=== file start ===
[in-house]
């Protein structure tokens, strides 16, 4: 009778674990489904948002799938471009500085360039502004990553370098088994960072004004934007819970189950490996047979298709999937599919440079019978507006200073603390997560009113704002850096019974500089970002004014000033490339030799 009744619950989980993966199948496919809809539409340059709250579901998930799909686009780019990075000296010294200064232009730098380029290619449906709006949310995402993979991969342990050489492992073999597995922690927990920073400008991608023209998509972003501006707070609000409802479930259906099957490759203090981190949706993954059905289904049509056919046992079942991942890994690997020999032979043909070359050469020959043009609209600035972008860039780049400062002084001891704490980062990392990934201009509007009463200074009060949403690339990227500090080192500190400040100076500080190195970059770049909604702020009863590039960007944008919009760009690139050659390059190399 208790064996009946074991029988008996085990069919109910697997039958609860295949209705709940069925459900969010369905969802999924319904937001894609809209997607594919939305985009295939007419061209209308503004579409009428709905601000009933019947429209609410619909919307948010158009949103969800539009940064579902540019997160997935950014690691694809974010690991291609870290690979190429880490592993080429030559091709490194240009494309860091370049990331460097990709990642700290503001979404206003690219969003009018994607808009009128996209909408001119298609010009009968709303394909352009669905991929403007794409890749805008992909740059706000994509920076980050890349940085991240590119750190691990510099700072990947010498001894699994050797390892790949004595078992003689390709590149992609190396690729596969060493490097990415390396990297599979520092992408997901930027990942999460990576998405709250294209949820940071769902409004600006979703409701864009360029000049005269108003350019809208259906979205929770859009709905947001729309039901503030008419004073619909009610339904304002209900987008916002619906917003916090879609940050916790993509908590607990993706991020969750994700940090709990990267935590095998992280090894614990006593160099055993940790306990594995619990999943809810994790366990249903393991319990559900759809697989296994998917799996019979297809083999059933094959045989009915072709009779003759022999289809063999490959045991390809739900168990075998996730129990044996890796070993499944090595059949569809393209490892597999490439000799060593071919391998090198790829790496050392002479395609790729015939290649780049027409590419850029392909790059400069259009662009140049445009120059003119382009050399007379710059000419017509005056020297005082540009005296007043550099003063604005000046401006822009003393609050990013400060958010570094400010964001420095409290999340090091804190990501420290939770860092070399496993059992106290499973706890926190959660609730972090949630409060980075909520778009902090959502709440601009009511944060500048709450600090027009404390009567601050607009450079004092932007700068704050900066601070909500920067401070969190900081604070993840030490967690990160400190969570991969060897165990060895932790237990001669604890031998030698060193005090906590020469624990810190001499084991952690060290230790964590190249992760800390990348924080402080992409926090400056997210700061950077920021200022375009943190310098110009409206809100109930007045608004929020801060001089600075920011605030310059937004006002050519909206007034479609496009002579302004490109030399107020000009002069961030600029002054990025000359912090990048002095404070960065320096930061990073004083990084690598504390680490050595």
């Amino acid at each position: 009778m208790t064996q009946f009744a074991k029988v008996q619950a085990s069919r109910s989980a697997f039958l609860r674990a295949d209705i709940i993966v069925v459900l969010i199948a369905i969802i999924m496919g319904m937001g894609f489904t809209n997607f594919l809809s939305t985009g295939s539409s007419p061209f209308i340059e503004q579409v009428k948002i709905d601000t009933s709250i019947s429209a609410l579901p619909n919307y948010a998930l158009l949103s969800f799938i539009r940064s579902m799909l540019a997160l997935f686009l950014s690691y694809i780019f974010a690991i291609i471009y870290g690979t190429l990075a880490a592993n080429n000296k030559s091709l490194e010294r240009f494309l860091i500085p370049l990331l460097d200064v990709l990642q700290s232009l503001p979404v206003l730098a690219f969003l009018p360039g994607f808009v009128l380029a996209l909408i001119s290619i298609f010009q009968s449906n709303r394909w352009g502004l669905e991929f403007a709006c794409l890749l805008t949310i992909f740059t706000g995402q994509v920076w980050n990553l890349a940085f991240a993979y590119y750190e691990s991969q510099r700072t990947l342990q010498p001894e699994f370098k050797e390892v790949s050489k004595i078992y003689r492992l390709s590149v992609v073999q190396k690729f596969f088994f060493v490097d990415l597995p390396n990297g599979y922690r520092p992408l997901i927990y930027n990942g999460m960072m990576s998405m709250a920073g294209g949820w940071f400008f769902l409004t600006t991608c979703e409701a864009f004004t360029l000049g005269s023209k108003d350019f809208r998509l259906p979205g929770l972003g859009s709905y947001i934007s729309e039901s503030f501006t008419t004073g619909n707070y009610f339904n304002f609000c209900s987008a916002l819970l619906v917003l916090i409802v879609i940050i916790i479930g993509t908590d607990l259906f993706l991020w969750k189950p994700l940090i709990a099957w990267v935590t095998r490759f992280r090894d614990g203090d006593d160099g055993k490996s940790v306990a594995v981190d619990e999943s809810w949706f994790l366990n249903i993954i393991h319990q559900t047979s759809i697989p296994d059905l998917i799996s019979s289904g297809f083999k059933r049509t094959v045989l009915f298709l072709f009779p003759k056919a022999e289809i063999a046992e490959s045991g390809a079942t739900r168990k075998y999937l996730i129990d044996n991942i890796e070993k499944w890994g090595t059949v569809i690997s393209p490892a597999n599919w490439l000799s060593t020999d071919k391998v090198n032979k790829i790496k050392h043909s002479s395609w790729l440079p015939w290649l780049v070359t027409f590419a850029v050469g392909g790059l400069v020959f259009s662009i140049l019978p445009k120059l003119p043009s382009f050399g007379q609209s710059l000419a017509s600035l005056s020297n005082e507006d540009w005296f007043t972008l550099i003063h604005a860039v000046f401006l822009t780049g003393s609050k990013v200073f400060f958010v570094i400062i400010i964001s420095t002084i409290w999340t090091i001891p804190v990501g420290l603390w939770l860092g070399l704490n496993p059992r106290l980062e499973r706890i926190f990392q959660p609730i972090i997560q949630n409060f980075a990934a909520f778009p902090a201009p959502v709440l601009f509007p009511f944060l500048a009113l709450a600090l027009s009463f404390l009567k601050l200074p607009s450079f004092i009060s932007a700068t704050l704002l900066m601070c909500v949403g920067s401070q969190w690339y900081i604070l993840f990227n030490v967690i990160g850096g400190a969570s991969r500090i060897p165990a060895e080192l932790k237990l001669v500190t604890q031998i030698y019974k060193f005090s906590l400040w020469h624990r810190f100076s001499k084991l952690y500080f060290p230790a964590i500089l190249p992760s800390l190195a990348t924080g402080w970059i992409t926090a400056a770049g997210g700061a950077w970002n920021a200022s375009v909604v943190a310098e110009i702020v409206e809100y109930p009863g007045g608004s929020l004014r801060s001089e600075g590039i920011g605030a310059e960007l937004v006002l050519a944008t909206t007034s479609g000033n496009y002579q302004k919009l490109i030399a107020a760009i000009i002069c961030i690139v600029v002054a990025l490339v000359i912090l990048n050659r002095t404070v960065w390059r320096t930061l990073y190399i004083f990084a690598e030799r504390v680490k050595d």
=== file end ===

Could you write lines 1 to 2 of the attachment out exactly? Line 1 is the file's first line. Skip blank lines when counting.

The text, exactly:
[in-house]
């Protein structure tokens, strides 16, 4: 009778674990489904948002799938471009500085360039502004990553370098088994960072004004934007819970189950490996047979298709999937599919440079019978507006200073603390997560009113704002850096019974500089970002004014000033490339030799 009744619950989980993966199948496919809809539409340059709250579901998930799909686009780019990075000296010294200064232009730098380029290619449906709006949310995402993979991969342990050489492992073999597995922690927990920073400008991608023209998509972003501006707070609000409802479930259906099957490759203090981190949706993954059905289904049509056919046992079942991942890994690997020999032979043909070359050469020959043009609209600035972008860039780049400062002084001891704490980062990392990934201009509007009463200074009060949403690339990227500090080192500190400040100076500080190195970059770049909604702020009863590039960007944008919009760009690139050659390059190399 208790064996009946074991029988008996085990069919109910697997039958609860295949209705709940069925459900969010369905969802999924319904937001894609809209997607594919939305985009295939007419061209209308503004579409009428709905601000009933019947429209609410619909919307948010158009949103969800539009940064579902540019997160997935950014690691694809974010690991291609870290690979190429880490592993080429030559091709490194240009494309860091370049990331460097990709990642700290503001979404206003690219969003009018994607808009009128996209909408001119298609010009009968709303394909352009669905991929403007794409890749805008992909740059706000994509920076980050890349940085991240590119750190691990510099700072990947010498001894699994050797390892790949004595078992003689390709590149992609190396690729596969060493490097990415390396990297599979520092992408997901930027990942999460990576998405709250294209949820940071769902409004600006979703409701864009360029000049005269108003350019809208259906979205929770859009709905947001729309039901503030008419004073619909009610339904304002209900987008916002619906917003916090879609940050916790993509908590607990993706991020969750994700940090709990990267935590095998992280090894614990006593160099055993940790306990594995619990999943809810994790366990249903393991319990559900759809697989296994998917799996019979297809083999059933094959045989009915072709009779003759022999289809063999490959045991390809739900168990075998996730129990044996890796070993499944090595059949569809393209490892597999490439000799060593071919391998090198790829790496050392002479395609790729015939290649780049027409590419850029392909790059400069259009662009140049445009120059003119382009050399007379710059000419017509005056020297005082540009005296007043550099003063604005000046401006822009003393609050990013400060958010570094400010964001420095409290999340090091804190990501420290939770860092070399496993059992106290499973706890926190959660609730972090949630409060980075909520778009902090959502709440601009009511944060500048709450600090027009404390009567601050607009450079004092932007700068704050900066601070909500920067401070969190900081604070993840030490967690990160400190969570991969060897165990060895932790237990001669604890031998030698060193005090906590020469624990810190001499084991952690060290230790964590190249992760800390990348924080402080992409926090400056997210700061950077920021200022375009943190310098110009409206809100109930007045608004929020801060001089600075920011605030310059937004006002050519909206007034479609496009002579302004490109030399107020000009002069961030600029002054990025000359912090990048002095404070960065320096930061990073004083990084690598504390680490050595």